DURHAM, N.C. (WNCN) – On Monday morning, North Carolina Attorney General Josh Stein reached an agreement with the e-cigarette company JUUL that will require the company to pay $40 million and make drastic changes to the way it does business.

While Stein said it is a victory for North Carolina, he said it is only one step toward getting a handle on the e-cigarette epidemic among teenagers. He said more action is needed by the FDA to help keep e-cigarettes out of the hands of teens.

Stein filed a lawsuit against the company in Durham County in 2019 that accused JUUL of using ads that appealed to minors. The lawsuit also accused the company of encouraging teens to start vaping with their sleek devices and sweet flavors.

“Approximately one out of every five high schoolers in our state have used an e-cigarette in the past 30 days,” Stein said.

In a hearing at the Durham County Courthouse on Monday morning that lasted less than half an hour, Stein and the company reached an agreement that would require the company to pay the state of North Carolina $40 million over the next six years.

This money will fund programs to help people quit e-cigarettes, prevent e-cigarette addiction, and research e-cigarettes.

The settlement also requires JUUL to change its business practices.

For instance, JUUL can no longer sell new flavors of e-cigarettes in North Carolina without FDA authorization.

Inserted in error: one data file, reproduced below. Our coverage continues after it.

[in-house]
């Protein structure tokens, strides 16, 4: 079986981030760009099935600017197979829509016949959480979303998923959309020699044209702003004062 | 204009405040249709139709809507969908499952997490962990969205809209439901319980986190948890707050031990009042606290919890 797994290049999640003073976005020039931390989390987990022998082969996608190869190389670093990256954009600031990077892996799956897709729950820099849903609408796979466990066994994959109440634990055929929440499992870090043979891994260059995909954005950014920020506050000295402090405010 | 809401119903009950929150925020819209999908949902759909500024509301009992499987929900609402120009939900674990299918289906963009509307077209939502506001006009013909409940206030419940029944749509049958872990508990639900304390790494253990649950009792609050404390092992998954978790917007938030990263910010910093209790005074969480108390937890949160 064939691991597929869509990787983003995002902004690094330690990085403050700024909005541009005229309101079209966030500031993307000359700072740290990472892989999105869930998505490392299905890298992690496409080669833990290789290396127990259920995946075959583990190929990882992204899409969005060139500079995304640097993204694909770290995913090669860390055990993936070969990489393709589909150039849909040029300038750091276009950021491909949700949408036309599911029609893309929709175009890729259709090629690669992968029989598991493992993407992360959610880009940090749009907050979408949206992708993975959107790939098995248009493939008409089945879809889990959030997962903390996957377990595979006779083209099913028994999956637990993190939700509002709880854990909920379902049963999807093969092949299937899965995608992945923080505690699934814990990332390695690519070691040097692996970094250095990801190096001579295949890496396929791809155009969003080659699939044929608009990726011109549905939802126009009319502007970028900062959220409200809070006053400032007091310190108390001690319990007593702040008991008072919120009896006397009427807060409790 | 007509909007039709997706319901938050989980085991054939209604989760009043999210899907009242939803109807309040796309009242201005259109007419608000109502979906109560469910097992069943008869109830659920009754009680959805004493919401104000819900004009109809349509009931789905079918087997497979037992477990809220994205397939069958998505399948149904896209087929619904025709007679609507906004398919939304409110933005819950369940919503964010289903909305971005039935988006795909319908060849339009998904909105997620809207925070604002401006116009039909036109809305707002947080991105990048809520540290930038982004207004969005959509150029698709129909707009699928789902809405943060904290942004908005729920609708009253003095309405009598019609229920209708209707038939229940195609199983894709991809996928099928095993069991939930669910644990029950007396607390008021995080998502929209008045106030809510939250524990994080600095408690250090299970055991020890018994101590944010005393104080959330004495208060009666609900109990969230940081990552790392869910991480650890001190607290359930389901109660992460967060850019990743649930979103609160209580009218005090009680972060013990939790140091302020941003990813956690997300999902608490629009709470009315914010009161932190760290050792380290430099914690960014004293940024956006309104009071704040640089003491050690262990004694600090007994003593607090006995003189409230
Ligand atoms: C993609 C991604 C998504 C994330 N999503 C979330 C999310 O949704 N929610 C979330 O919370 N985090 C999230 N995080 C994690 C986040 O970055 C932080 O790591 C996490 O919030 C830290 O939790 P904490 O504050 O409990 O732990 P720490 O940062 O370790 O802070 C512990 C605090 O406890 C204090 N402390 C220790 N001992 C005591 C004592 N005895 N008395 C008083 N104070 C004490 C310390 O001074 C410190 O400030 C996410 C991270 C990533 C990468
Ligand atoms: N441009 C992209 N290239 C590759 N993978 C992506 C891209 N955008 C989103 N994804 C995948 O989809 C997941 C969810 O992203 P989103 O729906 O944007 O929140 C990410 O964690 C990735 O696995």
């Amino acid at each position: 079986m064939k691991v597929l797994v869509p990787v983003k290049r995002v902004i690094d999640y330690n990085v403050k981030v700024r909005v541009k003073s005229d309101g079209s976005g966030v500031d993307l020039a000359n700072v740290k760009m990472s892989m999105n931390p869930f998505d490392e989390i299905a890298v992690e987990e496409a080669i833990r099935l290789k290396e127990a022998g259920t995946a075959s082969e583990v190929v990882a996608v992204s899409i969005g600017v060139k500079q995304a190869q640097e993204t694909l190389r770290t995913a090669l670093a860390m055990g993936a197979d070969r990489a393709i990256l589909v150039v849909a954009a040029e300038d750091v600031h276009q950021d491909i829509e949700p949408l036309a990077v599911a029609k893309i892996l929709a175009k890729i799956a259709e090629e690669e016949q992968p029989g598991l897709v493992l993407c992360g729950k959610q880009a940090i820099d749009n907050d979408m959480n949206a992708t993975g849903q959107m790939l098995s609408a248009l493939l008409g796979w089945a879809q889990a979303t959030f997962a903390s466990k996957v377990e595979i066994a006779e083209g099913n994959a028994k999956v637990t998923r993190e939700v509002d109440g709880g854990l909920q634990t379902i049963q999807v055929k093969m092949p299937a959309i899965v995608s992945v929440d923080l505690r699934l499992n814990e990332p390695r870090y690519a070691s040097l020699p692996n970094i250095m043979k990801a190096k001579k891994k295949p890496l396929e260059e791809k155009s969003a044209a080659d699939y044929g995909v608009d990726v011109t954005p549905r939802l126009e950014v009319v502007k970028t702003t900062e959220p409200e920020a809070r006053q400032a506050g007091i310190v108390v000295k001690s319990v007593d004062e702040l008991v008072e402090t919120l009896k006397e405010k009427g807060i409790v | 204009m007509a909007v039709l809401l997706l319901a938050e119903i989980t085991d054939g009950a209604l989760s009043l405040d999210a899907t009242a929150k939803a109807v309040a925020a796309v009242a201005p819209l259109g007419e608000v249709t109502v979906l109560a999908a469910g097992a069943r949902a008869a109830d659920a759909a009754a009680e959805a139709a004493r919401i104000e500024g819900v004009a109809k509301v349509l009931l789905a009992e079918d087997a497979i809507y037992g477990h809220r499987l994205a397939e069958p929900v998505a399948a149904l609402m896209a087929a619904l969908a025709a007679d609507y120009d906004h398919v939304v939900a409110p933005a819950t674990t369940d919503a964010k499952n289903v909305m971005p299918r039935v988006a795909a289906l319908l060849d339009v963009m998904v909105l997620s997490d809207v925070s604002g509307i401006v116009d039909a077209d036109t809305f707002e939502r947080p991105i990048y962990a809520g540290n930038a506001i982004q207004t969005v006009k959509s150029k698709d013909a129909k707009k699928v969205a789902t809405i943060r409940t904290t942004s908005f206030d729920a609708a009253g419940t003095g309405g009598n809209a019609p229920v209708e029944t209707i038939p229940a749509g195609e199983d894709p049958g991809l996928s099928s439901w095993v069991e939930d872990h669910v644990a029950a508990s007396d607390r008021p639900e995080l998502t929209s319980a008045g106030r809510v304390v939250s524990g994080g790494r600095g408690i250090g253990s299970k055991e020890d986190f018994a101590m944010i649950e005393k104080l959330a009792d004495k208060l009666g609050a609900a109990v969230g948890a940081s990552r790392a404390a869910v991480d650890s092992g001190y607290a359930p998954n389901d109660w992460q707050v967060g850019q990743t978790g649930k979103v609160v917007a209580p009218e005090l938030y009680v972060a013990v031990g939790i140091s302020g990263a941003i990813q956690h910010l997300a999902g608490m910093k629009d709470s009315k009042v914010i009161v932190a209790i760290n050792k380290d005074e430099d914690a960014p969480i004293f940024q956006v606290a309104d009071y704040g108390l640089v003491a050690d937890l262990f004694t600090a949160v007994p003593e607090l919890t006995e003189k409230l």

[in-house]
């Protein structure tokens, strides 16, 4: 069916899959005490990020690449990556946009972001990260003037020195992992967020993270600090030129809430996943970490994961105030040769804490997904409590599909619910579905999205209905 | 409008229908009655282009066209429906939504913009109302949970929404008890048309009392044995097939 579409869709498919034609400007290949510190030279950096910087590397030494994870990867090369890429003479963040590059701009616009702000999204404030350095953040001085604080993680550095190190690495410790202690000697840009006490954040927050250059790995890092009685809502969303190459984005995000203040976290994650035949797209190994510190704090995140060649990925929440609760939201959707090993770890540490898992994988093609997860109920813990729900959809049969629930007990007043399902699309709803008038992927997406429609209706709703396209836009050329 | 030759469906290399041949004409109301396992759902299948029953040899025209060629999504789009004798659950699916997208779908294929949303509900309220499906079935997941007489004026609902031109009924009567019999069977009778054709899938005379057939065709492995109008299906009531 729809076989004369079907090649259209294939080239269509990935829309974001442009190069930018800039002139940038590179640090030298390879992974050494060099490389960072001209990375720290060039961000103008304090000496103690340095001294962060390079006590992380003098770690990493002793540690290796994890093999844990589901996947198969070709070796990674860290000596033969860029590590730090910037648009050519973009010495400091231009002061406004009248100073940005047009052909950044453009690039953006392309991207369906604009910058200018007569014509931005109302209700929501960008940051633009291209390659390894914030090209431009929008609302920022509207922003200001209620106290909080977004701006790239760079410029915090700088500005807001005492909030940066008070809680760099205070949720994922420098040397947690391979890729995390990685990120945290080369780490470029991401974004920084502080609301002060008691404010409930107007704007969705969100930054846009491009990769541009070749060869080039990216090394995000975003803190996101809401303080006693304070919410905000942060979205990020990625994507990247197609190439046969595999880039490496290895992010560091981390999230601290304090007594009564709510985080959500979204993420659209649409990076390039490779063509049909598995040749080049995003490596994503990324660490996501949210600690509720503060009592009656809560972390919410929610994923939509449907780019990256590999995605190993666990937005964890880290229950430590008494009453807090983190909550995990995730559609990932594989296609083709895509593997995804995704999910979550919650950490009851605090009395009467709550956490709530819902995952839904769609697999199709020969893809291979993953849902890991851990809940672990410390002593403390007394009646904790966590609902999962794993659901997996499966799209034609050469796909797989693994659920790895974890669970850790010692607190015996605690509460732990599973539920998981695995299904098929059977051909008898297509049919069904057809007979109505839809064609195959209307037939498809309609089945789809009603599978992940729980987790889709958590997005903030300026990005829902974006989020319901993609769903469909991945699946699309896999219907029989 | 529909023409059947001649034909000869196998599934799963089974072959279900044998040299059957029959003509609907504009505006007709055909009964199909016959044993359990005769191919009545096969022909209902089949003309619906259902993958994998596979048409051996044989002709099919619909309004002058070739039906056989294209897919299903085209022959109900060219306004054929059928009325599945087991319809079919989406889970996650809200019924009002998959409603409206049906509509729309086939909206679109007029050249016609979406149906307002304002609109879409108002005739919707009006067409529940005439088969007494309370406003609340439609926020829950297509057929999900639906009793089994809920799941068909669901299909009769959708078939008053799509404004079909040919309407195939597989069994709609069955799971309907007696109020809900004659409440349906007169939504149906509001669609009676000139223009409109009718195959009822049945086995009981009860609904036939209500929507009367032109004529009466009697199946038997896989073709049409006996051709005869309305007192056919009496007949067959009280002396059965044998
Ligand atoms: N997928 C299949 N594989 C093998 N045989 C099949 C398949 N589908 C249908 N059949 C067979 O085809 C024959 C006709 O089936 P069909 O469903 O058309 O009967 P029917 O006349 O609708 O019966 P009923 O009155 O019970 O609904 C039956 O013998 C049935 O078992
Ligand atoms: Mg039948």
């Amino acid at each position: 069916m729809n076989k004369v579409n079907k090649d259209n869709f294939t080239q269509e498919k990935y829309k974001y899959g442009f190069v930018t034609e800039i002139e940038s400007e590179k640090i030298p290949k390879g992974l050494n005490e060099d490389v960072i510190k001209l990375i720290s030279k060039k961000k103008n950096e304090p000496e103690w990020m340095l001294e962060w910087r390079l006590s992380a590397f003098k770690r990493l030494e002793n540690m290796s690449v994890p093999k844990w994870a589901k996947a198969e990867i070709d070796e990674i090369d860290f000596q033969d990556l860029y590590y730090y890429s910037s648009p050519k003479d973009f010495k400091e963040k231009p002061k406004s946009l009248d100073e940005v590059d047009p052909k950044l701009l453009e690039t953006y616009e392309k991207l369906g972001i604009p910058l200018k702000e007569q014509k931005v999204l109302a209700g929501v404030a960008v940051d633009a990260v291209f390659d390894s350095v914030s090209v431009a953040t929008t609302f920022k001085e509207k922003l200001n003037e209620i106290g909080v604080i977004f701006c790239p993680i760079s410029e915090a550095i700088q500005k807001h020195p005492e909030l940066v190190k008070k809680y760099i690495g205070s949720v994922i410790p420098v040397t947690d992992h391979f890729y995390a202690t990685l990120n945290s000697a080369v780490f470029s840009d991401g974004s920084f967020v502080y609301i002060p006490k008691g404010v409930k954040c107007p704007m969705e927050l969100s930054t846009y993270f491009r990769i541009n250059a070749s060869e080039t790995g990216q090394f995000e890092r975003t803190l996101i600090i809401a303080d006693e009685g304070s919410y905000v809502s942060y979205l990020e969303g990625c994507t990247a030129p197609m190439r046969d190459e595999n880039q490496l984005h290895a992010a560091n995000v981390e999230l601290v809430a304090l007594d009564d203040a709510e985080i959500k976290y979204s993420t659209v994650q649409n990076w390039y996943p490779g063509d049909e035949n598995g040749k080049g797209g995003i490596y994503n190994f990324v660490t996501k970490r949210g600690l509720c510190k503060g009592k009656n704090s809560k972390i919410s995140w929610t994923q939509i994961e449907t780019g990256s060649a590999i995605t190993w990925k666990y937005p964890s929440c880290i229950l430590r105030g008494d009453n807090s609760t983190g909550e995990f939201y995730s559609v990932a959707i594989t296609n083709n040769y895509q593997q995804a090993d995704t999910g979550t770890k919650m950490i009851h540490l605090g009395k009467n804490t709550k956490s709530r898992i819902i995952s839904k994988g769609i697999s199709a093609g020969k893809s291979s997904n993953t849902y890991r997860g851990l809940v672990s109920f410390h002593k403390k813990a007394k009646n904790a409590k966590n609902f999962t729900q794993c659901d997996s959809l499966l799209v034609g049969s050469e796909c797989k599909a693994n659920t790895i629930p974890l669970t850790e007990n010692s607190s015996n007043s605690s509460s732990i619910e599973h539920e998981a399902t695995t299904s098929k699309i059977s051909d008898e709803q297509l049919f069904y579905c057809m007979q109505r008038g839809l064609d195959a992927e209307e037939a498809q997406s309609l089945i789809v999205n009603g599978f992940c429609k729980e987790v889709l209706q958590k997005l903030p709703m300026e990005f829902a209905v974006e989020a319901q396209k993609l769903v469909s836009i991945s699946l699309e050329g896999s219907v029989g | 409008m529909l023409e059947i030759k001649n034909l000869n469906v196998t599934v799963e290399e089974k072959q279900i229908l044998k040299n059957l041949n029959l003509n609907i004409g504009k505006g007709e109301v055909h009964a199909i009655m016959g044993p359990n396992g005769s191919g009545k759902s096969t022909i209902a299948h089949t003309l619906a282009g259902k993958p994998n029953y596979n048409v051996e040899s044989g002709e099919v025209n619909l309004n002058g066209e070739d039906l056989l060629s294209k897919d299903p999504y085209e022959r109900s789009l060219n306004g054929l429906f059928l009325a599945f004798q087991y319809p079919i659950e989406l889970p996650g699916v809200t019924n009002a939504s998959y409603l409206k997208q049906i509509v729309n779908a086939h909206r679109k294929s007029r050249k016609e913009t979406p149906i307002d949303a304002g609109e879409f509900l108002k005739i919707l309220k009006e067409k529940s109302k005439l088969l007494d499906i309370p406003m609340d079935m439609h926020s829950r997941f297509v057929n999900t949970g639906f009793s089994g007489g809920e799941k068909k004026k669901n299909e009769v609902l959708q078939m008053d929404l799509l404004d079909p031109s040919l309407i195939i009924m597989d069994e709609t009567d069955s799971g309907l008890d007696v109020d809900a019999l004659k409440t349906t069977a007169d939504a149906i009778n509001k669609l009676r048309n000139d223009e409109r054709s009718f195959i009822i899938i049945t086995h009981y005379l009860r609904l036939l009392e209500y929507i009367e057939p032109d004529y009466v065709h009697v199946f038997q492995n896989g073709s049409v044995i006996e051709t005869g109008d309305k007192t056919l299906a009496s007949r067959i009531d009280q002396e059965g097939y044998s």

The settlement also requires JUUL to cut down on social media advertising and their ads can no longer appeal to minors.

JUUL must also make changes to how they sell their products and use age verification systems to sell only to adults.

“Today’s court order will go a long way towards ensuring that their e-cigarette product is not in kids’ hands, its chemical vapor is out of their lungs, and that the nicotine does not poison or addict their brains,” Stein said.

But is this settlement enough to fix the e-cigarette epidemic among teens in North Carolina?

Stein said that this agreement only limits what one e-cigarette company can do. He also said more action is needed by the Federal Drug Administration to help keep e-cigarettes out of the hands of teenagers.

“JUUL is the dominant e-cigarette company in this country, but I want to be clear, they are not the only one,” Stein said. “I believe that if we’re going to successfully conquer this crisis, it requires action by the FDA. They have the authority to limit the amount of nicotine, to eliminate certain flavors and to apply that across the entire industry, and not to just one manufacturer.”

Stein said that he has written the Federal Drug Administration and asked them to make these changes.
The company JUUL said in a statement after the hearing that this settlement is consistent with its ongoing effort to reset its company.

A JUUL spokesperson said that it will continue to prevent teen usage and advance the opportunity for harm reduction for adult smokers.

CBS 17 asked the company how this agreement will hurt its profits moving forward, but it had no comment.